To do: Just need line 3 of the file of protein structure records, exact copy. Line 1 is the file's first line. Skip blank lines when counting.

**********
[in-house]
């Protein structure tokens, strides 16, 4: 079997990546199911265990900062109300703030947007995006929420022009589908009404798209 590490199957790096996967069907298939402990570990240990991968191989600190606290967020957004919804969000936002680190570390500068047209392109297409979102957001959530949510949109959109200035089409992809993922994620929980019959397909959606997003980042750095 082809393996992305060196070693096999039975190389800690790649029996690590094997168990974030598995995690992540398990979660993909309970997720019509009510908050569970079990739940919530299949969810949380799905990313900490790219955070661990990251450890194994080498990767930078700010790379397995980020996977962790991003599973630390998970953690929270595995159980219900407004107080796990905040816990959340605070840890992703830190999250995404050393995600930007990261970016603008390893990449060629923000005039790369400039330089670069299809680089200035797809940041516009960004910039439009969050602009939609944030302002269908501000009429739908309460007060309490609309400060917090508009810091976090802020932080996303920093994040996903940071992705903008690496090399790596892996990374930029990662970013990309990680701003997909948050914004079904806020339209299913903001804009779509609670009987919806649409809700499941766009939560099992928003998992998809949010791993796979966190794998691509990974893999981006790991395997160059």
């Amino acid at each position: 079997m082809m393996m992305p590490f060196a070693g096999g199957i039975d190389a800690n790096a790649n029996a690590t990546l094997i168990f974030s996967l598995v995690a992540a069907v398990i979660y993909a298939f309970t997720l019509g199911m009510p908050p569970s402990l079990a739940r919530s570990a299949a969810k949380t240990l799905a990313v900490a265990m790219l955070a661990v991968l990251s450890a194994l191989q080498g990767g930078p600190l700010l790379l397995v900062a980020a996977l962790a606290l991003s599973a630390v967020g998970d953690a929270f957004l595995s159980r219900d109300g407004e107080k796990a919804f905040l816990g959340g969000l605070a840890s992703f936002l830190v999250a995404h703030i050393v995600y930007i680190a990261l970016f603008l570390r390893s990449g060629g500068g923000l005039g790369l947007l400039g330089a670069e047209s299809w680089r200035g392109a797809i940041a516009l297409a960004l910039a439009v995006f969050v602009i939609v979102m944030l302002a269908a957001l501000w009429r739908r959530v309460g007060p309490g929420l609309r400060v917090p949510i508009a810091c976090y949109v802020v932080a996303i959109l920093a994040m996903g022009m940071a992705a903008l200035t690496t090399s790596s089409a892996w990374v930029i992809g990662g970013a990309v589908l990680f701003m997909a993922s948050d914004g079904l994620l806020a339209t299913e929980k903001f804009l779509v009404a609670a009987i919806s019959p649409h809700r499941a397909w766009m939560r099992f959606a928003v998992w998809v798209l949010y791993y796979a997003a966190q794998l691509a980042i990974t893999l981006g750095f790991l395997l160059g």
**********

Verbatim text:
């Amino acid at each position: 079997m082809m393996m992305p590490f060196a070693g096999g199957i039975d190389a800690n790096a790649n029996a690590t990546l094997i168990f974030s996967l598995v995690a992540a069907v398990i979660y993909a298939f309970t997720l019509g199911m009510p908050p569970s402990l079990a739940r919530s570990a299949a969810k949380t240990l799905a990313v900490a265990m790219l955070a661990v991968l990251s450890a194994l191989q080498g990767g930078p600190l700010l790379l397995v900062a980020a996977l962790a606290l991003s599973a630390v967020g998970d953690a929270f957004l595995s159980r219900d109300g407004e107080k796990a919804f905040l816990g959340g969000l605070a840890s992703f936002l830190v999250a995404h703030i050393v995600y930007i680190a990261l970016f603008l570390r390893s990449g060629g500068g923000l005039g790369l947007l400039g330089a670069e047209s299809w680089r200035g392109a797809i940041a516009l297409a960004l910039a439009v995006f969050v602009i939609v979102m944030l302002a269908a957001l501000w009429r739908r959530v309460g007060p309490g929420l609309r400060v917090p949510i508009a810091c976090y949109v802020v932080a996303i959109l920093a994040m996903g022009m940071a992705a903008l200035t690496t090399s790596s089409a892996w990374v930029i992809g990662g970013a990309v589908l990680f701003m997909a993922s948050d914004g079904l994620l806020a339209t299913e929980k903001f804009l779509v009404a609670a009987i919806s019959p649409h809700r499941a397909w766009m939560r099992f959606a928003v998992w998809v798209l949010y791993y796979a997003a966190q794998l691509a980042i990974t893999l981006g750095f790991l395997l160059g």